Turning failure into success (& delicious pizza!)

Tomorrow, I start a dietetics placement.

The thought of taking all of your theoretical knowledge and putting it into practice out in the real world (and being assessed on it!) can be pretty daunting for even the most self-assured person. For me there is an extra layer – I failed this same placement six months ago.

But, like the delicious gluten-free pizza bases I’ve made this week, I’ve been working on turning that whole hot mess of an experience into a success, because I entirely believe that it was the right thing to happen at the time, and have been in a process of learning and growing from the experience.cooked pizza att1.jpg

Whilst I make a point of being open about failing my placement, I know that for a lot of people it would be considered a negative experience, and something that they want to cover up. For me, the choice to talk about it came alongside the choice (in a sense) to be happy. I had just come from an extremely negative place mentally, and I was tired. I didn’t want to be that person, and I felt deep within me that if I turned it into a secret it could only be something negative and shameful. So I went about turning it into something positive (which, long story short, led me to Germany earlier this year), and remembering all the good things in my life.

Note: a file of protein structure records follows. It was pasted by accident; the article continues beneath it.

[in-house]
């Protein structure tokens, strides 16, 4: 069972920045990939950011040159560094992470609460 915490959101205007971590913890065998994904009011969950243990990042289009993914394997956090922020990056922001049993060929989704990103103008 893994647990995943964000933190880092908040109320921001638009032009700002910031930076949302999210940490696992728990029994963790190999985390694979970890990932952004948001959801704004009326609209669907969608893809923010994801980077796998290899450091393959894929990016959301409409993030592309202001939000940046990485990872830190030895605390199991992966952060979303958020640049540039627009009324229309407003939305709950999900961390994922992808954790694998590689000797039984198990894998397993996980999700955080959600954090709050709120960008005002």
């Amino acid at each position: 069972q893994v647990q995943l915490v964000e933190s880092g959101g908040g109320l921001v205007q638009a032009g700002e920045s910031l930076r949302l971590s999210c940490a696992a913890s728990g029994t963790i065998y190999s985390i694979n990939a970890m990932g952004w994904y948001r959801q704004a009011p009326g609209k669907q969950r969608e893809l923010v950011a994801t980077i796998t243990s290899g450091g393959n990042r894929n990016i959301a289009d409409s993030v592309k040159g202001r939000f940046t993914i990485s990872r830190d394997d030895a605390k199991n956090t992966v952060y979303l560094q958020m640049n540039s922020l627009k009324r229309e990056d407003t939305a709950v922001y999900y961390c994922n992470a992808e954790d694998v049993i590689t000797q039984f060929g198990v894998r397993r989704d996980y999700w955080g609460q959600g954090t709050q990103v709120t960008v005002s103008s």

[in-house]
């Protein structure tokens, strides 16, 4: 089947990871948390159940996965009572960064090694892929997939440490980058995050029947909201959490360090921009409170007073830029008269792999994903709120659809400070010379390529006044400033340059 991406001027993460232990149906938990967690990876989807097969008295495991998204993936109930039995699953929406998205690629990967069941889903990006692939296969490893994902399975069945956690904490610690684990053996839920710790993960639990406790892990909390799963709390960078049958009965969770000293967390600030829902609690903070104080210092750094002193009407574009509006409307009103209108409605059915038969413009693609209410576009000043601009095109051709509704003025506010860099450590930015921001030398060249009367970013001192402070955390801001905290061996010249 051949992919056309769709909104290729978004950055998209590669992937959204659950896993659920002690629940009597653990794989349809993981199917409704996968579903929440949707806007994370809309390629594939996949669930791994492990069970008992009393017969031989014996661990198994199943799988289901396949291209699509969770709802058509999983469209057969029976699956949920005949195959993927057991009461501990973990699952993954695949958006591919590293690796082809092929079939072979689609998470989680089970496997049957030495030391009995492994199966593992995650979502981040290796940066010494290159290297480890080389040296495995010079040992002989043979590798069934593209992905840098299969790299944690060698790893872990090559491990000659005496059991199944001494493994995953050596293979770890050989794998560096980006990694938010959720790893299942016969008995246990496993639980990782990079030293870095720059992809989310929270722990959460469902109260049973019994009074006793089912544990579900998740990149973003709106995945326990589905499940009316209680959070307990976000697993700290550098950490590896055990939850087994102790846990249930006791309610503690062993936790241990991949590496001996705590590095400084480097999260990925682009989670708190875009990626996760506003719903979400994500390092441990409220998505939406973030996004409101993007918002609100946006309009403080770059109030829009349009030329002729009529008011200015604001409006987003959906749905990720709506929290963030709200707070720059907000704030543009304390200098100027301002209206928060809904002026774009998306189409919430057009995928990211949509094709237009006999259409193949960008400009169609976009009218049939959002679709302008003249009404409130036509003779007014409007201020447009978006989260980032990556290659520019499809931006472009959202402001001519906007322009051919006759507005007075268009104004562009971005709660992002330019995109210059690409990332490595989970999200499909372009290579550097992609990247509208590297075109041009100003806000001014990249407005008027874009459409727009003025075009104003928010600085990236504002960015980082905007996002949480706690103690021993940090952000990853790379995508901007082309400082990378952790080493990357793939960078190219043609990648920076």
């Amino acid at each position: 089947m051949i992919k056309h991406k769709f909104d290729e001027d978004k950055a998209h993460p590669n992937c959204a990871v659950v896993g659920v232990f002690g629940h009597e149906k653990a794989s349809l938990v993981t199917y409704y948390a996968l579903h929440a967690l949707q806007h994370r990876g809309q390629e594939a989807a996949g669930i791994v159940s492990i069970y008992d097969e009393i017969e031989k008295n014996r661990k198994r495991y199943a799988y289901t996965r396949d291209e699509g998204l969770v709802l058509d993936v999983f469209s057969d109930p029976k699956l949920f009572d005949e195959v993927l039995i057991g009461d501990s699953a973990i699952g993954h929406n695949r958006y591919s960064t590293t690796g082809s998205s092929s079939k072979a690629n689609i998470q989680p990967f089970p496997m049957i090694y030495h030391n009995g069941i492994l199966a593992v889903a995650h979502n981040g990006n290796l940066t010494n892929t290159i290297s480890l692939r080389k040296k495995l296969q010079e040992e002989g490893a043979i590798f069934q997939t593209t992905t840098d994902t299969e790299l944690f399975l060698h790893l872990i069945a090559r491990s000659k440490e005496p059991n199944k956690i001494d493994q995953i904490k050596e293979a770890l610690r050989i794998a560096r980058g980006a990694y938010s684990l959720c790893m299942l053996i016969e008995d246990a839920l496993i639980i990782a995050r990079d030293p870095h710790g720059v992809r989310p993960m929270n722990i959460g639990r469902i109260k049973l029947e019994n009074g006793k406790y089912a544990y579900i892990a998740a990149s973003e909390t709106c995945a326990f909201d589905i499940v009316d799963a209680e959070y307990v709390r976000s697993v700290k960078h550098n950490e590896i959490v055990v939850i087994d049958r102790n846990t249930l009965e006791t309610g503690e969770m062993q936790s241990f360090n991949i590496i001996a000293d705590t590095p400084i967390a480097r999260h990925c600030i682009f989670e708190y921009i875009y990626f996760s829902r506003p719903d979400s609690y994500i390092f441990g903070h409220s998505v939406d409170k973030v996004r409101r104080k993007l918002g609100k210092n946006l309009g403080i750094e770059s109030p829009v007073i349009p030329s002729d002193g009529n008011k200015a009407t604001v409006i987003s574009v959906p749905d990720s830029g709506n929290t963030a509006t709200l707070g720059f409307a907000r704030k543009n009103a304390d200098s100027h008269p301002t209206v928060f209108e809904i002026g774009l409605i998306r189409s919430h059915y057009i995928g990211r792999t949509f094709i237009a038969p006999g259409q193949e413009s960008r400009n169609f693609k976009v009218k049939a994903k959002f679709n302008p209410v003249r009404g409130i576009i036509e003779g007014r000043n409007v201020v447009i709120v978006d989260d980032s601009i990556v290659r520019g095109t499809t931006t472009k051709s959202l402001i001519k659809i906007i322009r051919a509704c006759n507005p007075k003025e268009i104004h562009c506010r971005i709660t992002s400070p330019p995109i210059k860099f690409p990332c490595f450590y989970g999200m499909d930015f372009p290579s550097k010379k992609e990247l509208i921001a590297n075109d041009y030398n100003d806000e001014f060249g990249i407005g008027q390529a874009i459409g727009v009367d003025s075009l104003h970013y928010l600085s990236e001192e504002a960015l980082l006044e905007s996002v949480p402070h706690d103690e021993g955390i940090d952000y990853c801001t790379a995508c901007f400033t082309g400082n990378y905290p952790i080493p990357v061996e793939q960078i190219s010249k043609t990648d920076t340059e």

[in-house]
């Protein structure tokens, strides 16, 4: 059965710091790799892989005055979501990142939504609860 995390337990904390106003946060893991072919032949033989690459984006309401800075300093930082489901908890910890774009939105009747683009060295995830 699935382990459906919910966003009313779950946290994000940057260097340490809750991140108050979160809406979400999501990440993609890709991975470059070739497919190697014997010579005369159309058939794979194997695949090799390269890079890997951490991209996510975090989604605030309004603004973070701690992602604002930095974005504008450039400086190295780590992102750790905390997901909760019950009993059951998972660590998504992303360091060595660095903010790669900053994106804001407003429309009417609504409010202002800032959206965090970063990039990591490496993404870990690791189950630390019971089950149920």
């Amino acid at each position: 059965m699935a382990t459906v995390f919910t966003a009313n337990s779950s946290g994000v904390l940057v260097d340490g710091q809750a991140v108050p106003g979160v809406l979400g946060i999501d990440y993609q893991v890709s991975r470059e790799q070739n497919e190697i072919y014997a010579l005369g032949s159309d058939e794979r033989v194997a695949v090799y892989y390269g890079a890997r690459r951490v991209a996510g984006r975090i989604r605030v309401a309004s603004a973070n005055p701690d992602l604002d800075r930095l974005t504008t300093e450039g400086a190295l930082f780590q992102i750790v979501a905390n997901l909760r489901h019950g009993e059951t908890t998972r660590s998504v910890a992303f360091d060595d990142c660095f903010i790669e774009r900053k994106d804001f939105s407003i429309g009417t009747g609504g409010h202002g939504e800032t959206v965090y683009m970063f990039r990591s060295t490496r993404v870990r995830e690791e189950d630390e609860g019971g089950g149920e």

…I’m no expert in it, but here is some stuff I’ve been learning about pretty recently from friends, books and psychologists. I’ve been getting interested in cognitive behavioural therapy (CBT), and how it can be useful for a range of mental issues, such as depression and anxiety (in their many and varied forms). Apologies for the lack of referencing; by now it’s all a bunch of stuff from my brain and Google. But if I’ve stuffed anything up feel free to correct me. 🙂

Basically, situations don’t immediately cause emotions – our reactions are actually caused by our thoughts and underlying beliefs. So if something is making you have strong, negative feelings, it could be helpful to question what thoughts and beliefs are causing that, and whether they’re helpful or even true. For example, I could be thinking (and it crosses my mind sometimes), that I’m going to fail like I did last time. 😣 This isn’t helpful because it causes me to worry without really doing anything productive (and it can be a self-fulfilling prophecy). It also isn’t true – what is the evidence for this? There were many things that contributed to last year’s situation, and most of them have changed. A more helpful way of thinking would be that I am going to a different place, with different people, and have prepared differently, so there is a good chance the outcome will be different. 🙂